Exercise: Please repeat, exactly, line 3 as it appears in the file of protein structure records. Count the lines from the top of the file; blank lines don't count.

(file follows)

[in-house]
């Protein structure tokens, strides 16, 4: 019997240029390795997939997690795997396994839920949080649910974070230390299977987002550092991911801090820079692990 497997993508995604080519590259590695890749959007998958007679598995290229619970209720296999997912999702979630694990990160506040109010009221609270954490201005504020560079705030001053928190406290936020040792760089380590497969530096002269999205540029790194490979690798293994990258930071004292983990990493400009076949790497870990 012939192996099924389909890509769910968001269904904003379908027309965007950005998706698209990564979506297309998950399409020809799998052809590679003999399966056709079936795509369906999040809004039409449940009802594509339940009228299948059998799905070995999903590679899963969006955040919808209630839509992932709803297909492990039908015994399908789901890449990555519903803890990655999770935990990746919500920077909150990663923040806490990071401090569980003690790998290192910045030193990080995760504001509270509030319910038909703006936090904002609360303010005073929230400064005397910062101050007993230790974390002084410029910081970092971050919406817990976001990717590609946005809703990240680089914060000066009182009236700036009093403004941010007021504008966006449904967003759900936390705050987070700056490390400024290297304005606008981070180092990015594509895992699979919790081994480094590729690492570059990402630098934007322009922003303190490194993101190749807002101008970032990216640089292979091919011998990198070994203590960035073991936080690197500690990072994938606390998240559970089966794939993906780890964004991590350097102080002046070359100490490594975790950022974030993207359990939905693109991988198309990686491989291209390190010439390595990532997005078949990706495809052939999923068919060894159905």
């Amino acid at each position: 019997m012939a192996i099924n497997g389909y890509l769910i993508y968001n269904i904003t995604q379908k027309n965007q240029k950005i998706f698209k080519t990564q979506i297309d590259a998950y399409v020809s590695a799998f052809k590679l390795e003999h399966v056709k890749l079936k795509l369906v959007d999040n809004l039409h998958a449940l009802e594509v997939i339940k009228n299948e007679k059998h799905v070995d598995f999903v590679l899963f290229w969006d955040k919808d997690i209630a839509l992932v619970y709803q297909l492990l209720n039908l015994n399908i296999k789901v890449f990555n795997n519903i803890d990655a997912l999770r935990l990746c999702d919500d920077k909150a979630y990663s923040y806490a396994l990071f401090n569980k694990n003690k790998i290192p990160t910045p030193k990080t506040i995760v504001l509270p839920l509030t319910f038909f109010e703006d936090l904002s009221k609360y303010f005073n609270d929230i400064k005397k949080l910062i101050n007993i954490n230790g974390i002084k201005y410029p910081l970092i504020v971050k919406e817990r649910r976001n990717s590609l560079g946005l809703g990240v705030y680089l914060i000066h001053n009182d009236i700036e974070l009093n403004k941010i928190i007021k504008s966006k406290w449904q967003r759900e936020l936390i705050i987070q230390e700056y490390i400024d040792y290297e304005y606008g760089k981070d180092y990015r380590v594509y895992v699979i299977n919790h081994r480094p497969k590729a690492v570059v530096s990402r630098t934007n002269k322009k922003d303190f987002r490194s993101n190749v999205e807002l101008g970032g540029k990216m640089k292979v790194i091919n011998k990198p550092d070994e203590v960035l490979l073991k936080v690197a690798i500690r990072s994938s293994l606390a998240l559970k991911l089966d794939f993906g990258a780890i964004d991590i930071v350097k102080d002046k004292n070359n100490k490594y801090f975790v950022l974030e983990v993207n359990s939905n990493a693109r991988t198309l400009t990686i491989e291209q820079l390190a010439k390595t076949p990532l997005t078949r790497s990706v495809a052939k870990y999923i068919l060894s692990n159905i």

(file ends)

């Amino acid at each position: 019997m012939a192996i099924n497997g389909y890509l769910i993508y968001n269904i904003t995604q379908k027309n965007q240029k950005i998706f698209k080519t990564q979506i297309d590259a998950y399409v020809s590695a799998f052809k590679l390795e003999h399966v056709k890749l079936k795509l369906v959007d999040n809004l039409h998958a449940l009802e594509v997939i339940k009228n299948e007679k059998h799905v070995d598995f999903v590679l899963f290229w969006d955040k919808d997690i209630a839509l992932v619970y709803q297909l492990l209720n039908l015994n399908i296999k789901v890449f990555n795997n519903i803890d990655a997912l999770r935990l990746c999702d919500d920077k909150a979630y990663s923040y806490a396994l990071f401090n569980k694990n003690k790998i290192p990160t910045p030193k990080t506040i995760v504001l509270p839920l509030t319910f038909f109010e703006d936090l904002s009221k609360y303010f005073n609270d929230i400064k005397k949080l910062i101050n007993i954490n230790g974390i002084k201005y410029p910081l970092i504020v971050k919406e817990r649910r976001n990717s590609l560079g946005l809703g990240v705030y680089l914060i000066h001053n009182d009236i700036e974070l009093n403004k941010i928190i007021k504008s966006k406290w449904q967003r759900e936020l936390i705050i987070q230390e700056y490390i400024d040792y290297e304005y606008g760089k981070d180092y990015r380590v594509y895992v699979i299977n919790h081994r480094p497969k590729a690492v570059v530096s990402r630098t934007n002269k322009k922003d303190f987002r490194s993101n190749v999205e807002l101008g970032g540029k990216m640089k292979v790194i091919n011998k990198p550092d070994e203590v960035l490979l073991k936080v690197a690798i500690r990072s994938s293994l606390a998240l559970k991911l089966d794939f993906g990258a780890i964004d991590i930071v350097k102080d002046k004292n070359n100490k490594y801090f975790v950022l974030e983990v993207n359990s939905n990493a693109r991988t198309l400009t990686i491989e291209q820079l390190a010439k390595t076949p990532l997005t078949r790497s990706v495809a052939k870990y999923i068919l060894s692990n159905i």